They’d also done good like upgrades in lighting, moves many of us have made through CFLs and toward LEDs. They’d done audits and energy studies. That reminds us these efforts are multi-pronged. It’s not just the glamorous stuff, but the zillions of small bits toward what needs to be done.
Adding solar panels at the MCC came because of a passionate individual. That person has been long gone. It wasn’t the pastor. Staff was supportive, but I want you to hear this wasn’t possible because of an official leader or paid person.
We’re now on a second set of panels. The first set was decided on mostly because of affordability. That meant it was a small demonstration project. Again, we celebrate this in many and various ways. It’s not just equating with taking X numbers of cars off the road or powering so many hundred homes. The demonstration project was along a busy street where 10-20,000 cars per day would see it. Incidentally, that became not just an advertisement for renewable energy, but a huge banner of community recognition and reason people decided to join our congregation. It spread to members’ home systems and to other congregations who came for tours and such.
The first small set of panels were removed for a re-roofing project (and were subsequently donated to another congregation). That started a two-year conversation on what to do next. Though for the sake of the climate and planetary wellbeing we’re urgently needing to make these transitions as quickly as possible, I have to remind myself it still can be worth the time. At the MCC, that involved cost-benefit analyses, discussions in annual meetings and adult ed sessions. There were lots of options, not only on bids for how many panels and where to place them, but also if it would be better to invest the money in a community-buy—here or in Africa or whatever—or whether it was feasible at all. Again, it was driven by an eager set of regular folks and right circumstances, including the retired maintenance manager Tom who relayed all this to me.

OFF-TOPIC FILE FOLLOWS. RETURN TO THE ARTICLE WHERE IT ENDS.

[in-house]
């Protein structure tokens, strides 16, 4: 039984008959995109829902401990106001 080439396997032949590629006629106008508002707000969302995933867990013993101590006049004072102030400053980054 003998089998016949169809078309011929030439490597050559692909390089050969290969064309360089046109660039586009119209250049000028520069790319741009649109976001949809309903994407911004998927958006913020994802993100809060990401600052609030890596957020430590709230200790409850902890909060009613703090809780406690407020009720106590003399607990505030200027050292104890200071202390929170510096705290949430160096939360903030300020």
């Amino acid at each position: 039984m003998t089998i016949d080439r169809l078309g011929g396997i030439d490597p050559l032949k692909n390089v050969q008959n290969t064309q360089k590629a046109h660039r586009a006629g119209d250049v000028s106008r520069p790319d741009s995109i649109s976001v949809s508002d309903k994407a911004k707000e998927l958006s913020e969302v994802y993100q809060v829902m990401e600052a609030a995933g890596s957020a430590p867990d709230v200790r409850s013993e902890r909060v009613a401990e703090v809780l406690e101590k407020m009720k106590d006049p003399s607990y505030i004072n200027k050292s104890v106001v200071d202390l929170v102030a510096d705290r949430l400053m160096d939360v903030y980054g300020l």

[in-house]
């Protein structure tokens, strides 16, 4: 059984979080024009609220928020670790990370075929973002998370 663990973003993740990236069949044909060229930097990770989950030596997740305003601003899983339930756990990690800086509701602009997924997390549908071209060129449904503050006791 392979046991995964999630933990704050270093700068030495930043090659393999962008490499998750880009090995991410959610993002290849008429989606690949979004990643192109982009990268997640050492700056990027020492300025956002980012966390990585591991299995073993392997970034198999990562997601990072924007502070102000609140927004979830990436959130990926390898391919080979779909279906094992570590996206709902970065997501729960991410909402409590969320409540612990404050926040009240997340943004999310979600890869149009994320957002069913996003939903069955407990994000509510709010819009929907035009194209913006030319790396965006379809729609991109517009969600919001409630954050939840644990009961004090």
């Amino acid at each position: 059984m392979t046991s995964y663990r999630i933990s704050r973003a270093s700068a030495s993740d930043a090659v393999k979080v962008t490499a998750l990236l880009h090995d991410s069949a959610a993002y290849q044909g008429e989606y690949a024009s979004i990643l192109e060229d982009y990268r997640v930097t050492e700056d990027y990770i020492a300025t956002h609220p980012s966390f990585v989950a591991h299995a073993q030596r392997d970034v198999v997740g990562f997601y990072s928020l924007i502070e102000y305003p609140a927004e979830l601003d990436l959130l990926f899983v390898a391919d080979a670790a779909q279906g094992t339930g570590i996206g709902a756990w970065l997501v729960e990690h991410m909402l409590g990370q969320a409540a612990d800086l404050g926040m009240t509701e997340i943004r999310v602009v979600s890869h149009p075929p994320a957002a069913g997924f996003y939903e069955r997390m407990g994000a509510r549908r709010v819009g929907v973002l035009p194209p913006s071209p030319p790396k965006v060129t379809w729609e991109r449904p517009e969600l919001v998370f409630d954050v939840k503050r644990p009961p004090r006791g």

In the end, they decided to proceed with an 18.6 kilowatt system, more than seven times what they previously had. The cost was going to be about $60,000. Sort of like the RENEW Solar for Good fund, Focus on Energy came up with a $10,000 grant. The remaining $50,000 still seemed like a steep amount, especially for those of you who know how tight congregational finances often are. But in this case, the capital drive raised it in less than two weeks. That’s one of the most exciting parts of this story to me, that people were excited and eager and found ways to offer support that they otherwise wouldn’t have.
So a little over a year before I finally arrived, the new solar array went up. It has been practically maintenance-free. It cut our electrical usage by 37% (and electricity bill) in the first year. It’s got this great software especially for us geeks that shows when a vacuum cleaner turns on or a cloud comes by and tallies our savings and our expenses, both worth watching.
Maybe as one more aspect of the multi-pronged necessity and our ways to plug in (for a little pun): when the panels first went up, we used to sell back to the energy company at the same rate we paid to buy electricity, but the politics of the Public Service Commission have meant we now have a lower, regressive rate of return. So it’s not just those with the chutzpah to push for solar panels, but in small choices we make and where we put our money and how we vote and advocacy efforts.
I’ve more than expended my expertise, so I’ll stop there for now. Thanks.